Social leaders in Colombia have suffered at least 317 violations of human rights since the beginning of the definitive bilateral cease-fire between Colombia and the Revolutionary Armed Forces of Colombia, or FARC, according to a report released by a human rights commission organized by Colombian political and social movement Patriotic March.
The report registered cases of violence against social leaders between August 29, 2016 and January 29, 2017 that were systematic. During this period, 317 violations of human rights were identified, perpetrated by groups related to the paramilitary forces.
The document was produced "in order to demonstrate to the public and the international community the complex situation in several regions of the country based on the actions of paramilitary groups and violations of international human rights," said the Patriotic March in the report.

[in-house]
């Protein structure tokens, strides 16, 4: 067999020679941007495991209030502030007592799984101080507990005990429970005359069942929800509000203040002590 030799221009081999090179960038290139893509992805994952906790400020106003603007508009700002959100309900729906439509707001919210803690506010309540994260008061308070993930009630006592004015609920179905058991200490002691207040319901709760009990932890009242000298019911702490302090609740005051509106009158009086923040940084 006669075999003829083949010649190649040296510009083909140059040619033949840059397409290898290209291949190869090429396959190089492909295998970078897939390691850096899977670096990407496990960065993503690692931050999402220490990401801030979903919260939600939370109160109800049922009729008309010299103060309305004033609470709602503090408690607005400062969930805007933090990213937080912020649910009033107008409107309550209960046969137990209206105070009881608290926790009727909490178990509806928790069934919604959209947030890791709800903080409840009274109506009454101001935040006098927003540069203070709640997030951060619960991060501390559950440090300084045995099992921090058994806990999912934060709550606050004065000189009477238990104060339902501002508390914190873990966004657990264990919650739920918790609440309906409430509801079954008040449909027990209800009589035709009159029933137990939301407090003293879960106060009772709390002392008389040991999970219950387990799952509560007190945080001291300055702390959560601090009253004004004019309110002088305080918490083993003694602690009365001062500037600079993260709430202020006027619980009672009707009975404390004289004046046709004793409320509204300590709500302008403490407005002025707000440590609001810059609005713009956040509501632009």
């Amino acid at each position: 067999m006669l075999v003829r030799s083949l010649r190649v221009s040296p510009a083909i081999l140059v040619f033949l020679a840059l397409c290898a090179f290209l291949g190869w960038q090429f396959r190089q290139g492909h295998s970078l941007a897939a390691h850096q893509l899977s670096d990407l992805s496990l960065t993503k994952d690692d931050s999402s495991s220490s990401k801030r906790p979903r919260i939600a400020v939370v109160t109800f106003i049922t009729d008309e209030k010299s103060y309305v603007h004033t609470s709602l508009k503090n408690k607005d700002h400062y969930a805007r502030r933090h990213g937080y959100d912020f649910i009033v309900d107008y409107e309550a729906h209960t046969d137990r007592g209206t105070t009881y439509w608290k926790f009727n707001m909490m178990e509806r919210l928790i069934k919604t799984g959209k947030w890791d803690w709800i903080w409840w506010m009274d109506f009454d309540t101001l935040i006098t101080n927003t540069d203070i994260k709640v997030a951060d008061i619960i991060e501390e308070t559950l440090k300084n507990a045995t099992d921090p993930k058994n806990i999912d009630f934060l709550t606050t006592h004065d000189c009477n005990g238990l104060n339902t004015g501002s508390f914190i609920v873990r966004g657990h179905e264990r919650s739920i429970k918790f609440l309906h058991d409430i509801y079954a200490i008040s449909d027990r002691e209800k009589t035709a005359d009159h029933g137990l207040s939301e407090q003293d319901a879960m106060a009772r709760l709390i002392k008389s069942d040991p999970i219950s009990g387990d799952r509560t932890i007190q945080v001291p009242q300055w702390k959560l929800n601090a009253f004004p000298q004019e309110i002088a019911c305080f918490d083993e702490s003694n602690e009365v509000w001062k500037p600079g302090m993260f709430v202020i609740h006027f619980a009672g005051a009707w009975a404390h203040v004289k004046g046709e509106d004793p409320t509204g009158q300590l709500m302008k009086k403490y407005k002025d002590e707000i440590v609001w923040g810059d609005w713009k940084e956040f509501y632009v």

Civilian casualties, a product of socio-political violence, increased exponentially in Colombia, according to the report. Over the last five years, the increase has had a direct relationship with the progress of the peace process and the refusal of sectors of the extreme right to allow this process to continue.
According to the organization, the information reaffirms the concerns they have repeatedly voiced. However, they have not received answers "that could stop the systematic sociopolitical violence."
The most common actions against leaders, organizations and communities are threats, assassinations and harassment.
The close relationship between paramilitary groups, politicians and landowners has led to the emergence of a political, socio-economic and territorial dispute in the country, says the report.
The Inter-American Commission on Human Rights warned in November that the increase in killings of human rights defenders in Colombia is “alarming” and also noted that many activists face reprisals, harassment and threats.
IACHR, an independent branch of the Organization of American States, also reported that at least 50 human rights defenders were killed in Colombia in 2016 alone.
Read the complete report here.